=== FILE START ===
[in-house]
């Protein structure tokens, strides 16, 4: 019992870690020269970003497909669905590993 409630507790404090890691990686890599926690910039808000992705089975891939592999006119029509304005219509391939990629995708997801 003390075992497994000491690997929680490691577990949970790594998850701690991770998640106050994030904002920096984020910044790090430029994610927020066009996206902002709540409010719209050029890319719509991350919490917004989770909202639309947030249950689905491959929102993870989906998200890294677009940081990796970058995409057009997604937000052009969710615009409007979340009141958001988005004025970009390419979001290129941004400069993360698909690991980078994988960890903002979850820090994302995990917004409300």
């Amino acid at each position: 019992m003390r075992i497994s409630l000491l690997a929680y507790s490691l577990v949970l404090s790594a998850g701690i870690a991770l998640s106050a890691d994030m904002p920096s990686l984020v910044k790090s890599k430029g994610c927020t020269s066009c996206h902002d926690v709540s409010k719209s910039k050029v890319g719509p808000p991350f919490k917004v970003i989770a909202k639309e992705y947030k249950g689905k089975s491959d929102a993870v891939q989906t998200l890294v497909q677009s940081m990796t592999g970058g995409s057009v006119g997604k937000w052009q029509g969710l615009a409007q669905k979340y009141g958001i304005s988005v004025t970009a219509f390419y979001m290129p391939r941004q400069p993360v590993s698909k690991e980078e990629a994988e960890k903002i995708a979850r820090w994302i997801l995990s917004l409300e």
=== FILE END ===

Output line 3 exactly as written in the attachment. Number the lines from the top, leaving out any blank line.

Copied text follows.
């Amino acid at each position: 019992m003390r075992i497994s409630l000491l690997a929680y507790s490691l577990v949970l404090s790594a998850g701690i870690a991770l998640s106050a890691d994030m904002p920096s990686l984020v910044k790090s890599k430029g994610c927020t020269s066009c996206h902002d926690v709540s409010k719209s910039k050029v890319g719509p808000p991350f919490k917004v970003i989770a909202k639309e992705y947030k249950g689905k089975s491959d929102a993870v891939q989906t998200l890294v497909q677009s940081m990796t592999g970058g995409s057009v006119g997604k937000w052009q029509g969710l615009a409007q669905k979340y009141g958001i304005s988005v004025t970009a219509f390419y979001m290129p391939r941004q400069p993360v590993s698909k690991e980078e990629a994988e960890k903002i995708a979850r820090w994302i997801l995990s917004l409300e």